The Minister’s power of decision was designed as a safeguard for coastal manage- ment. The RMA implemented a revolution of integrated resource management law. Much of the old order was cleared away. However, a lapse resulted between the dismantling of the previous system and the implementation of the new one. It was the Minister who was to step into this gap to ensure that the goals of sustainable management were met at the resource consent level. Due to the public interest in matters pertaining to the coastal marine area, the Minister was given broad powers of determination by the RMA. As coastal management evolved, a comprehensive range of statutory instruments was created, designed to assist councils by projecting matters of national importance downwards. This was backed up by the creation of the Environment Court, a specialist tribunal for the resource consent process.
Almost ironically, the statutory instruments of coastal management that were created so closely with the Minister came to limit the power that could be exercised under s 119. Because matters of national interest were now contained within the statutory instruments of coastal management, the Minister had to remain consistent with them. Because these were taken into account by the hearing committee or Environment Court, the Minister did not bring a national perspective that was different to the one contained therein. And because the committee and Court were specialist judicial bodies, the Minister did not have a quasi-judicial function enabling him to retest matters decided by them, or base a decision on a matter not tested in this adversarial process. Indeed the instru- ments backed up by the committee or Court perform the role of the Minister more capably and comprehensively than the Minister ever could through iso- lated consent applications.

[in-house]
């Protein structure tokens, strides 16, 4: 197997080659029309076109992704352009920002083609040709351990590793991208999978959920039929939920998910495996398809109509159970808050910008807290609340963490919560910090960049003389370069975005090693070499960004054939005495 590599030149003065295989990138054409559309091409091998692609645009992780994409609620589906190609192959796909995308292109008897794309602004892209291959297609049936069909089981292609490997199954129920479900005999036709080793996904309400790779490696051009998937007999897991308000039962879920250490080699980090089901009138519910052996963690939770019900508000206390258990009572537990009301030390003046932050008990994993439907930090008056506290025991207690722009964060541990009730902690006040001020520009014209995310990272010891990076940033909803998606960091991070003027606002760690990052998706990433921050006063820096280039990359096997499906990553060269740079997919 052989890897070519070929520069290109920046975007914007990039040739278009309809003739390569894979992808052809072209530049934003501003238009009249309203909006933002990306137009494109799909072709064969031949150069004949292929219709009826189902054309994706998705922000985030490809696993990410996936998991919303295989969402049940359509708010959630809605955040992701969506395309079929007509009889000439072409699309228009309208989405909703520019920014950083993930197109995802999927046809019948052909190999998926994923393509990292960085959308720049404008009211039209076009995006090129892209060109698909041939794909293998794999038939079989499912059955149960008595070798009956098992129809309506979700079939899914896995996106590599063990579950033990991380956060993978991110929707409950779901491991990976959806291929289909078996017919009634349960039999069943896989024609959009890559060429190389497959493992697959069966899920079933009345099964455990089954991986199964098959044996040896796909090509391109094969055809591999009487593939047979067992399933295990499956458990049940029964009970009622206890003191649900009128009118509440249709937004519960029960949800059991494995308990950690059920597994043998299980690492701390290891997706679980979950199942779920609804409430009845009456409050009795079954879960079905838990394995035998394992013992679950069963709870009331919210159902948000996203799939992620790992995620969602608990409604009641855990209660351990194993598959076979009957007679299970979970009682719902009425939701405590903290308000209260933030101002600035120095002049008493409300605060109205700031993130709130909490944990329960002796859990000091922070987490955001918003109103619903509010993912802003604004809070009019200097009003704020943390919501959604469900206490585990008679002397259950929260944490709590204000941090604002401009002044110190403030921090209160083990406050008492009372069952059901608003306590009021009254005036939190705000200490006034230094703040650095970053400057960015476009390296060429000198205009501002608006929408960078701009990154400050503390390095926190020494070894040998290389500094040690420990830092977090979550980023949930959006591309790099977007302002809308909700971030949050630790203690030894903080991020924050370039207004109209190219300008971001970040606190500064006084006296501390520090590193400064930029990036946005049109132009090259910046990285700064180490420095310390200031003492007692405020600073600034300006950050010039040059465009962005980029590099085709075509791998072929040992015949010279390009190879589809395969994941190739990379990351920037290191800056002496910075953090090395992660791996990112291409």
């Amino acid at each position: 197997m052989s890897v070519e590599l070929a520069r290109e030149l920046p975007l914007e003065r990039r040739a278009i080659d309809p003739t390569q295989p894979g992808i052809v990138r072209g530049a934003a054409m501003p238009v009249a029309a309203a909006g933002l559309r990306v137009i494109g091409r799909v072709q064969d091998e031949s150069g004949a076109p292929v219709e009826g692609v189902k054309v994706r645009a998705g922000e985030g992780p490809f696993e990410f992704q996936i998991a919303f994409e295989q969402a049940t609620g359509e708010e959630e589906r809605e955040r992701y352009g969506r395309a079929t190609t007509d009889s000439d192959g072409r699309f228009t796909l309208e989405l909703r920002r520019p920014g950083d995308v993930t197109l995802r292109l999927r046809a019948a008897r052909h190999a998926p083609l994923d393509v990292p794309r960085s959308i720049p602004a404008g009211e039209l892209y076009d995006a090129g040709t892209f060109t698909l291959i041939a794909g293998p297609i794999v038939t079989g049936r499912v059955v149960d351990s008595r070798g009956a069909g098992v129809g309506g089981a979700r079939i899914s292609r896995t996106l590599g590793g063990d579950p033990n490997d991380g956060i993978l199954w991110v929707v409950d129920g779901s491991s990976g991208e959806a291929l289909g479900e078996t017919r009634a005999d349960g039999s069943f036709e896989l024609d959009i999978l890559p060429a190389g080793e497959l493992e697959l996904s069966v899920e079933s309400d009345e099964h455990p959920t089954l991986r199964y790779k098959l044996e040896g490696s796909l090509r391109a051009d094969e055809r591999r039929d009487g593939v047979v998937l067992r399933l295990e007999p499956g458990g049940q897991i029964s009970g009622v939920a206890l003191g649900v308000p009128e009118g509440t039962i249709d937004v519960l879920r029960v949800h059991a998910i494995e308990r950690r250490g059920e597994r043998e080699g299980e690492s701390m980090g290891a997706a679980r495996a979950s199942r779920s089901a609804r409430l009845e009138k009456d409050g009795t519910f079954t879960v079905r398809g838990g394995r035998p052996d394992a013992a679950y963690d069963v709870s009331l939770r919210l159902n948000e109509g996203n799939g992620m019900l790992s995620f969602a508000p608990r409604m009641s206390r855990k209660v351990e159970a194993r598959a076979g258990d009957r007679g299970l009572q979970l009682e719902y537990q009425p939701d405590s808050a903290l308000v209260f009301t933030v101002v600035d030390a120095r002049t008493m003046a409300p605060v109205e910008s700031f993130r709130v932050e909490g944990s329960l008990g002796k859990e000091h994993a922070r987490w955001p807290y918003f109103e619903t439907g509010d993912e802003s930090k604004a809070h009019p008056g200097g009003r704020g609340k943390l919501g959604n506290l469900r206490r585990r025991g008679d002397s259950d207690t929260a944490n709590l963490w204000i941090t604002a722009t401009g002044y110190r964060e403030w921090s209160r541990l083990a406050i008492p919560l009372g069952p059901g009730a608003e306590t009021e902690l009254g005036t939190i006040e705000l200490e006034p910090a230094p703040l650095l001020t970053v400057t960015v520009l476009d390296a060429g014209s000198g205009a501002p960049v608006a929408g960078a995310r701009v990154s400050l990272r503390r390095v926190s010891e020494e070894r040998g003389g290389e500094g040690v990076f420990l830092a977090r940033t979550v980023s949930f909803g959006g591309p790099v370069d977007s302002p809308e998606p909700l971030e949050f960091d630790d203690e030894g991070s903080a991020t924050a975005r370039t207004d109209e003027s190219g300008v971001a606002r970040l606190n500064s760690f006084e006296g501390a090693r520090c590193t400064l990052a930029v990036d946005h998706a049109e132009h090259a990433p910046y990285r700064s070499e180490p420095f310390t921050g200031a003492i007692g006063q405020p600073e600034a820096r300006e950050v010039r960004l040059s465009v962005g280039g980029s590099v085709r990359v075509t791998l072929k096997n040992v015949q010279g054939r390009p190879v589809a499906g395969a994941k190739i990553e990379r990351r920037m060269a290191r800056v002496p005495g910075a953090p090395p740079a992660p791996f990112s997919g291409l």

Yet the Minister retains a significant degree of control over the coastal marine area. It is the Minister that sets the NZCPS and has the power to initiate a review of it. The Minister also consents to all RCPs and works closely with councils in formulating them. This gives the Minister de facto control over what is permissible in the coastal marine area while also ensuring that processes reflect public interest.
Where there is a difficult RCA application the best policy is to ensure that it is heard by the Environment Court for an overall evaluative determination. The Minister can ensure this happens by making a submission on an application and then requesting an inquiry by the Court if it is deemed necessary. If a decision
of the Environment Court is to be appealed, it is better that this goes to the High Court where experience and expertise ensure a result more adequate than the Minister’s ad hoc function.
The evolution of coastal management has rendered the ministerial decision- making power unnecessary, but its retention is now damaging for the RCA process. The power led to confusion over the function of the Minister, and conflict between roles of consent authority and Conservation Minister. Even more potentially damaging was the real risk of bias created by concentrating the power to make an apolitical decision in an inherently political office. The fact that the Minister’s role is now better performed by those bodies designed to perform it means that there is no need to subject applicants to a double process.
Under the RMA, coastal management has become more skilled and compre- hensive then it has ever been before. The story of Whangamata Marina may have been a good one for the newspapers, but it was not good for the image of coastal management under the Act. The retention of an anachronistic ministerial decision-making power damages the perception of coastal management under the RMA as a whole. Viewed cynically, its retention serves as an avenue that could only ever frustrate the public interest in its application, given that it is now a sub-optimal process. It is exactly the kind of process that creates resent- ment towards the RMA, undermining the political will and public goodwill that enabled such advances in coastal management. As such, it is time for this unnecessary and damaging power to be abolished.